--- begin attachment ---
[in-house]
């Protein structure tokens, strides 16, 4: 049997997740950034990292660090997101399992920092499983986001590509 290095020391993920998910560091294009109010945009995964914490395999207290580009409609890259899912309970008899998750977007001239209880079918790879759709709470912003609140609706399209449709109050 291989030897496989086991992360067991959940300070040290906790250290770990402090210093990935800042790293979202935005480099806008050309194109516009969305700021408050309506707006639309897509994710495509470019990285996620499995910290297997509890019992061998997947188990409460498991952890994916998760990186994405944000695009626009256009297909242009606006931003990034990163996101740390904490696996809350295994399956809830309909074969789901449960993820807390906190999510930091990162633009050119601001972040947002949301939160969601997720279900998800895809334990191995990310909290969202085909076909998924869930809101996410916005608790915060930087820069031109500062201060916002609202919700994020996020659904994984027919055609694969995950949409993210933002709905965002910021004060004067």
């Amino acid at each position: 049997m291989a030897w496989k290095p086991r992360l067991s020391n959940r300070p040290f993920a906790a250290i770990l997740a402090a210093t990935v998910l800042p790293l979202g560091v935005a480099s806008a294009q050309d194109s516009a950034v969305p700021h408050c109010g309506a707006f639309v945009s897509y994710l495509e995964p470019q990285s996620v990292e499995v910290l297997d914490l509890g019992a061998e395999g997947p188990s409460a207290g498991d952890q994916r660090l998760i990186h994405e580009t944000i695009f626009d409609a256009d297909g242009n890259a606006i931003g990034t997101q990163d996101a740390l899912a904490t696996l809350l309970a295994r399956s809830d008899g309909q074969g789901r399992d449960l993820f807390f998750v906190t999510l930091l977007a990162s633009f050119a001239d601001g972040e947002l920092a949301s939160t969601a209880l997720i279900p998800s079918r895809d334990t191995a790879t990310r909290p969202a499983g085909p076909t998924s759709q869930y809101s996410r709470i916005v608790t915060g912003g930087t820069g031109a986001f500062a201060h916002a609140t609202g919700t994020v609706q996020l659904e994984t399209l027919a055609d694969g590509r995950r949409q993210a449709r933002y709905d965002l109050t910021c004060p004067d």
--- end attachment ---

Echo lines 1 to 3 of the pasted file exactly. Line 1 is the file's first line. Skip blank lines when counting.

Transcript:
[in-house]
């Protein structure tokens, strides 16, 4: 049997997740950034990292660090997101399992920092499983986001590509 290095020391993920998910560091294009109010945009995964914490395999207290580009409609890259899912309970008899998750977007001239209880079918790879759709709470912003609140609706399209449709109050 291989030897496989086991992360067991959940300070040290906790250290770990402090210093990935800042790293979202935005480099806008050309194109516009969305700021408050309506707006639309897509994710495509470019990285996620499995910290297997509890019992061998997947188990409460498991952890994916998760990186994405944000695009626009256009297909242009606006931003990034990163996101740390904490696996809350295994399956809830309909074969789901449960993820807390906190999510930091990162633009050119601001972040947002949301939160969601997720279900998800895809334990191995990310909290969202085909076909998924869930809101996410916005608790915060930087820069031109500062201060916002609202919700994020996020659904994984027919055609694969995950949409993210933002709905965002910021004060004067």
């Amino acid at each position: 049997m291989a030897w496989k290095p086991r992360l067991s020391n959940r300070p040290f993920a906790a250290i770990l997740a402090a210093t990935v998910l800042p790293l979202g560091v935005a480099s806008a294009q050309d194109s516009a950034v969305p700021h408050c109010g309506a707006f639309v945009s897509y994710l495509e995964p470019q990285s996620v990292e499995v910290l297997d914490l509890g019992a061998e395999g997947p188990s409460a207290g498991d952890q994916r660090l998760i990186h994405e580009t944000i695009f626009d409609a256009d297909g242009n890259a606006i931003g990034t997101q990163d996101a740390l899912a904490t696996l809350l309970a295994r399956s809830d008899g309909q074969g789901r399992d449960l993820f807390f998750v906190t999510l930091l977007a990162s633009f050119a001239d601001g972040e947002l920092a949301s939160t969601a209880l997720i279900p998800s079918r895809d334990t191995a790879t990310r909290p969202a499983g085909p076909t998924s759709q869930y809101s996410r709470i916005v608790t915060g912003g930087t820069g031109a986001f500062a201060h916002a609140t609202g919700t994020v609706q996020l659904e994984t399209l027919a055609d694969g590509r995950r949409q993210a449709r933002y709905d965002l109050t910021c004060p004067d």